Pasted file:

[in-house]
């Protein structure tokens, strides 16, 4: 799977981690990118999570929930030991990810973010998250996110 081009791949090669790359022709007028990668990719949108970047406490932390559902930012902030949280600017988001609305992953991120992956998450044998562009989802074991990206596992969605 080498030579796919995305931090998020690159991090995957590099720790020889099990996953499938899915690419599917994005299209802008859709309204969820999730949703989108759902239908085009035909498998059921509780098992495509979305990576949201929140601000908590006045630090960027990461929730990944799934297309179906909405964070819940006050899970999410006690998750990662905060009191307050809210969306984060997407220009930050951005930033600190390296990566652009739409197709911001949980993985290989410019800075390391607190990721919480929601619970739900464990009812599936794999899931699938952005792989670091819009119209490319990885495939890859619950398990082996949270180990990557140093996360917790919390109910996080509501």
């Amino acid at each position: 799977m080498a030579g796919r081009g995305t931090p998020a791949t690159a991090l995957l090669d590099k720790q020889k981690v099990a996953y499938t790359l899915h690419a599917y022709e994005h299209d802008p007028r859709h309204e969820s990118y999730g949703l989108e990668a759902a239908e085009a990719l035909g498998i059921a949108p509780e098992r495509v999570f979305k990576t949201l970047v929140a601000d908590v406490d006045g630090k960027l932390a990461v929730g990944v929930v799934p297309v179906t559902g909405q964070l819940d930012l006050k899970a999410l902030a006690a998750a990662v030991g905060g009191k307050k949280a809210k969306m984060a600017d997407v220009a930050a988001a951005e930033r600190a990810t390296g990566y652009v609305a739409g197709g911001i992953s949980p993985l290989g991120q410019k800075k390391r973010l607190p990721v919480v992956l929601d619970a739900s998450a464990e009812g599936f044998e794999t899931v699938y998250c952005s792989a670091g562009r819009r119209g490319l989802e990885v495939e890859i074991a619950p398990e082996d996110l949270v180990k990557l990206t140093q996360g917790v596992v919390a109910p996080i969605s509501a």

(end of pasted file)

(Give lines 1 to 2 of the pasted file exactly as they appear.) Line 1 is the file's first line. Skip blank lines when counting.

[in-house]
């Protein structure tokens, strides 16, 4: 799977981690990118999570929930030991990810973010998250996110 081009791949090669790359022709007028990668990719949108970047406490932390559902930012902030949280600017988001609305992953991120992956998450044998562009989802074991990206596992969605 080498030579796919995305931090998020690159991090995957590099720790020889099990996953499938899915690419599917994005299209802008859709309204969820999730949703989108759902239908085009035909498998059921509780098992495509979305990576949201929140601000908590006045630090960027990461929730990944799934297309179906909405964070819940006050899970999410006690998750990662905060009191307050809210969306984060997407220009930050951005930033600190390296990566652009739409197709911001949980993985290989410019800075390391607190990721919480929601619970739900464990009812599936794999899931699938952005792989670091819009119209490319990885495939890859619950398990082996949270180990990557140093996360917790919390109910996080509501």